The new World Health Organization (WHO) Regional Director for the Western Pacific Dr Takeshi Kasai this week met with leaders, partners, and communities in the Pacific to discuss critical health challenges and solutions.
“Every Pacific island is different and each has specific health challenges that require tailored approaches,” said Dr Kasai. “At the same time, what I’ve seen and heard throughout the past year—including during visits to hospitals, clinics, schools and communities in Fiji and Kiribati this week—is that to better support the people of the Pacific, we must do more to address the impact on health of climate change, tackle the high burden of noncommunicable diseases like diabetes and high blood pressure, and improve preparedness for disasters and outbreaks,” he added.
“Member States across the Pacific want WHO to focus more on these critical areas with new and innovative ways to address the needs of their people,” he said. “I’m committed to working with governments and partners to do exactly that.”
Dr Corinne Capuano, Director of Pacific Technical Support and WHO Representative to the South Pacific, stressed the significance of Dr Kasai’s extended visit: “Having Dr Kasai here in Fiji and Kiribati so soon after taking up leadership of WHO in the Region highlights just how important the Pacific is and how pressing challenges like climate change are.”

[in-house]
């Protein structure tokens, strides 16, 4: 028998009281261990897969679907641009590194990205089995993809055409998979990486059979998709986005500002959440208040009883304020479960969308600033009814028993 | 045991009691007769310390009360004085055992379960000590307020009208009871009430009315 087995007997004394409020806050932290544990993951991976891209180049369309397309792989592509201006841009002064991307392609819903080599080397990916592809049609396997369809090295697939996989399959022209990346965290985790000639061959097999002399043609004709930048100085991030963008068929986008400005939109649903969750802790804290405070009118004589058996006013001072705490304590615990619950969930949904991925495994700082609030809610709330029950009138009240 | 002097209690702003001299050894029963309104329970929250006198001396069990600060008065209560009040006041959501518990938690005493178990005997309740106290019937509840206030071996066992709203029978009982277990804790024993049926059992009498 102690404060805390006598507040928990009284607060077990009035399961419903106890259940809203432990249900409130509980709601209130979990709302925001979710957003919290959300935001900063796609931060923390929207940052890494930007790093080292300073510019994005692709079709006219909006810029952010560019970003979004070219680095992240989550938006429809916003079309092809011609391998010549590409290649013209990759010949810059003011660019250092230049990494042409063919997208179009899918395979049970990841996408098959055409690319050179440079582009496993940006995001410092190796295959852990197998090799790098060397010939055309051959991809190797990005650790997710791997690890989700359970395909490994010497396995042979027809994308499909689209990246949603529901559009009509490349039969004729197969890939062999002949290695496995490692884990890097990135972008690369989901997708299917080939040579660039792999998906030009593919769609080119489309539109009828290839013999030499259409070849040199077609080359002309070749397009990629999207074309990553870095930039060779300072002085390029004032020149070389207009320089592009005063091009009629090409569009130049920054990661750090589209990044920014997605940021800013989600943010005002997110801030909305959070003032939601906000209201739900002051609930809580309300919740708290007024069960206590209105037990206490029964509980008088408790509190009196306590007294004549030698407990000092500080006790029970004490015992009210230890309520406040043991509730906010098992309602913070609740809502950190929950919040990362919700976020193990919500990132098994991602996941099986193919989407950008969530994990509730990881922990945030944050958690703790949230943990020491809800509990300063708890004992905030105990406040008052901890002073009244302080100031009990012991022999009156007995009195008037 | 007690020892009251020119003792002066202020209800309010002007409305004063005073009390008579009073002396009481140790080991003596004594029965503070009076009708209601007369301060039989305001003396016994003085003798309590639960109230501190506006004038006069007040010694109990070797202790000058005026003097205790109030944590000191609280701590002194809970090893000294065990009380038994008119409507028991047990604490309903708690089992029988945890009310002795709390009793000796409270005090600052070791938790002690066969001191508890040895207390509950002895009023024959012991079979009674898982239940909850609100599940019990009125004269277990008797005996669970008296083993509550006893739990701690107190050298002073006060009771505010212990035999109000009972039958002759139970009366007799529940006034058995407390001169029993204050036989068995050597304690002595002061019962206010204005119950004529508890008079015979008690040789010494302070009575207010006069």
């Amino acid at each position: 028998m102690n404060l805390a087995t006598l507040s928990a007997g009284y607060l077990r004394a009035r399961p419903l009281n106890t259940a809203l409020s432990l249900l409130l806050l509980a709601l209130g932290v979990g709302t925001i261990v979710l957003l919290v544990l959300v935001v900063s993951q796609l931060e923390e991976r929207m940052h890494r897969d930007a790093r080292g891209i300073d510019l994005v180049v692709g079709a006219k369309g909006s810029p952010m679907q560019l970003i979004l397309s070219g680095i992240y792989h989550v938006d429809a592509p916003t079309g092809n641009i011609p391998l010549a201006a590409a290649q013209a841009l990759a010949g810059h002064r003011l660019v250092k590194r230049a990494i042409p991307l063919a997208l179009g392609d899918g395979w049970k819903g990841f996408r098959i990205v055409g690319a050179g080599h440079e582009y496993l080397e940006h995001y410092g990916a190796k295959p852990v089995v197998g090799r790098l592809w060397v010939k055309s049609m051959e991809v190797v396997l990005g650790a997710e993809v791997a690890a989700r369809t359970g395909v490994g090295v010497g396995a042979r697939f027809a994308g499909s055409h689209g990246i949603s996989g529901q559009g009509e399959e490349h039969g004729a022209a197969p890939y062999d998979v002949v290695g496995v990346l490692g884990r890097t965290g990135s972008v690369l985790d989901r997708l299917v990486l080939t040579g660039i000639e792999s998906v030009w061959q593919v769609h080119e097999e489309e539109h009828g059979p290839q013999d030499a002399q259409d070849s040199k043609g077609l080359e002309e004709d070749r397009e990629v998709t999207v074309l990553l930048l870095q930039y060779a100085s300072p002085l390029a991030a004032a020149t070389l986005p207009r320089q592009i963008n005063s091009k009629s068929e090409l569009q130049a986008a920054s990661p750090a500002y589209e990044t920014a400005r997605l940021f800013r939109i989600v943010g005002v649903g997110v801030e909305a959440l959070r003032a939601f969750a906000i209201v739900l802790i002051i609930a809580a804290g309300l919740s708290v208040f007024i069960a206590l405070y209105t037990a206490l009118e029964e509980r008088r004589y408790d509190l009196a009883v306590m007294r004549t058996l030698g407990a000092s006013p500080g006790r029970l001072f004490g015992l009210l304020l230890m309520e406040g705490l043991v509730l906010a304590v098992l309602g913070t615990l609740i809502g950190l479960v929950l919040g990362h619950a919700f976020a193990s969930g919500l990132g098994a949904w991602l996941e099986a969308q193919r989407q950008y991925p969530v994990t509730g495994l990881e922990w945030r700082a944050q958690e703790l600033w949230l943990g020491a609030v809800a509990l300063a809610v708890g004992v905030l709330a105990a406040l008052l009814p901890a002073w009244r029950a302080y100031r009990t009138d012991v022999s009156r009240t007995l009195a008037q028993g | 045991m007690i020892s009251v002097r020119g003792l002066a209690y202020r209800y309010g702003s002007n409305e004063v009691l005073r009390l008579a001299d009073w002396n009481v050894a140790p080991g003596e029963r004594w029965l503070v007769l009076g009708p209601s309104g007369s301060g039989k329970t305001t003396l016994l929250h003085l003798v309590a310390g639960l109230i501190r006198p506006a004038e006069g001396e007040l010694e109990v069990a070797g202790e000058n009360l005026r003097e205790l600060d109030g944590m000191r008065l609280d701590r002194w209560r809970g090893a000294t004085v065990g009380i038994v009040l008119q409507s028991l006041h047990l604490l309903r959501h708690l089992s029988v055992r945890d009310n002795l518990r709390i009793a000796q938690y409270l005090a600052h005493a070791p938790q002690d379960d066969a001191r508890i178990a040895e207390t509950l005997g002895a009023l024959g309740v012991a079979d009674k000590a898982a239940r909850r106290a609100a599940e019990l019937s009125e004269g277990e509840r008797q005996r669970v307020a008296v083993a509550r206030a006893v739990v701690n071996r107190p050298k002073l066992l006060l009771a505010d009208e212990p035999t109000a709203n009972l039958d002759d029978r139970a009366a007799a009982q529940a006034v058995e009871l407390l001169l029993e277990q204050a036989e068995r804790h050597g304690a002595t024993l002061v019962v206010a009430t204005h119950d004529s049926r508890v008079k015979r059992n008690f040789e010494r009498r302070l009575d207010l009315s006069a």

“Under his leadership, our dedicated teams in Suva, Honiara, Port Vila, Apia, Tarawa, Pohnpei and Nuku'alofa will continue working closely with governments and partners to address each islands’ unique challenges,” she said.
Emergencies and outbreaks
Disease outbreaks, natural disasters and climate change increasingly affect the Pacific. In 2018 alone, there were more than 20 infectious disease events and 12 public health disasters in the Pacific. In addition to the loss of lives, these events often cause widespread economic and social disruption.
“These hazards threaten national and regional health security. They impact directly the health and safety of communities, and seriously disrupt health services, as responding can be both logistically and financially draining,” said Dr Kasai.
The WHO Health Emergencies Programme team in Fiji works closely with governments and regional partners to develop practical solutions and strengthen capacities to detect, assess and respond to emergencies.
“When disaster strikes, we’re ready to deploy our team of trained emergency response professionals, as well as medical supplies and other resources, to help governments and communities in need,” he said.
Read the full story here: https://www.who.int/westernpacific/news/detail/25-02-2019-new-who-region...